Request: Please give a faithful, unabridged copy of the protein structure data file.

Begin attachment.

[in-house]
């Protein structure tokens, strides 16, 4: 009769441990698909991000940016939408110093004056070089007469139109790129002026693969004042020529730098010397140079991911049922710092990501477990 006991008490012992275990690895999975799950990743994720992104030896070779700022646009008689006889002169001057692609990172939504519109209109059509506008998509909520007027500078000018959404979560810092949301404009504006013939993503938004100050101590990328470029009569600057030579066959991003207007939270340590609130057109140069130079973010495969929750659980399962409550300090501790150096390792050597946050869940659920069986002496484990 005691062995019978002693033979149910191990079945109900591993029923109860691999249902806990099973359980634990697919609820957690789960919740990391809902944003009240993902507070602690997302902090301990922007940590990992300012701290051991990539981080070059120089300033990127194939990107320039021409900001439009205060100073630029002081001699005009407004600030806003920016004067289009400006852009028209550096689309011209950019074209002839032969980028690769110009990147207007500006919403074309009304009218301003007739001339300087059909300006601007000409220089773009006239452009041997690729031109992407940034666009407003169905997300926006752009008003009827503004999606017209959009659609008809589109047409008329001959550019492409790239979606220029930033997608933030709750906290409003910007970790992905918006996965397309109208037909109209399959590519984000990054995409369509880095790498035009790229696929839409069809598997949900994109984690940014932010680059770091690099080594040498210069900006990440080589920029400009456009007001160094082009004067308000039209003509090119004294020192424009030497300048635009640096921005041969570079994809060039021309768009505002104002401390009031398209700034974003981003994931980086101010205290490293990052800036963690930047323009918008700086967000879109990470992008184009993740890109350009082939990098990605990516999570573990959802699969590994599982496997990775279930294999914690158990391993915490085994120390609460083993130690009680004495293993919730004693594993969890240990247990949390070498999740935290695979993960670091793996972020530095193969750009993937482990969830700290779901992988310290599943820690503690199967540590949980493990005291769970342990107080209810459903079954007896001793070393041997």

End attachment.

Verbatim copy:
[in-house]
């Protein structure tokens, strides 16, 4: 009769441990698909991000940016939408110093004056070089007469139109790129002026693969004042020529730098010397140079991911049922710092990501477990 006991008490012992275990690895999975799950990743994720992104030896070779700022646009008689006889002169001057692609990172939504519109209109059509506008998509909520007027500078000018959404979560810092949301404009504006013939993503938004100050101590990328470029009569600057030579066959991003207007939270340590609130057109140069130079973010495969929750659980399962409550300090501790150096390792050597946050869940659920069986002496484990 005691062995019978002693033979149910191990079945109900591993029923109860691999249902806990099973359980634990697919609820957690789960919740990391809902944003009240993902507070602690997302902090301990922007940590990992300012701290051991990539981080070059120089300033990127194939990107320039021409900001439009205060100073630029002081001699005009407004600030806003920016004067289009400006852009028209550096689309011209950019074209002839032969980028690769110009990147207007500006919403074309009304009218301003007739001339300087059909300006601007000409220089773009006239452009041997690729031109992407940034666009407003169905997300926006752009008003009827503004999606017209959009659609008809589109047409008329001959550019492409790239979606220029930033997608933030709750906290409003910007970790992905918006996965397309109208037909109209399959590519984000990054995409369509880095790498035009790229696929839409069809598997949900994109984690940014932010680059770091690099080594040498210069900006990440080589920029400009456009007001160094082009004067308000039209003509090119004294020192424009030497300048635009640096921005041969570079994809060039021309768009505002104002401390009031398209700034974003981003994931980086101010205290490293990052800036963690930047323009918008700086967000879109990470992008184009993740890109350009082939990098990605990516999570573990959802699969590994599982496997990775279930294999914690158990391993915490085994120390609460083993130690009680004495293993919730004693594993969890240990247990949390070498999740935290695979993960670091793996972020530095193969750009993937482990969830700290779901992988310290599943820690503690199967540590949980493990005291769970342990107080209810459903079954007896001793070393041997």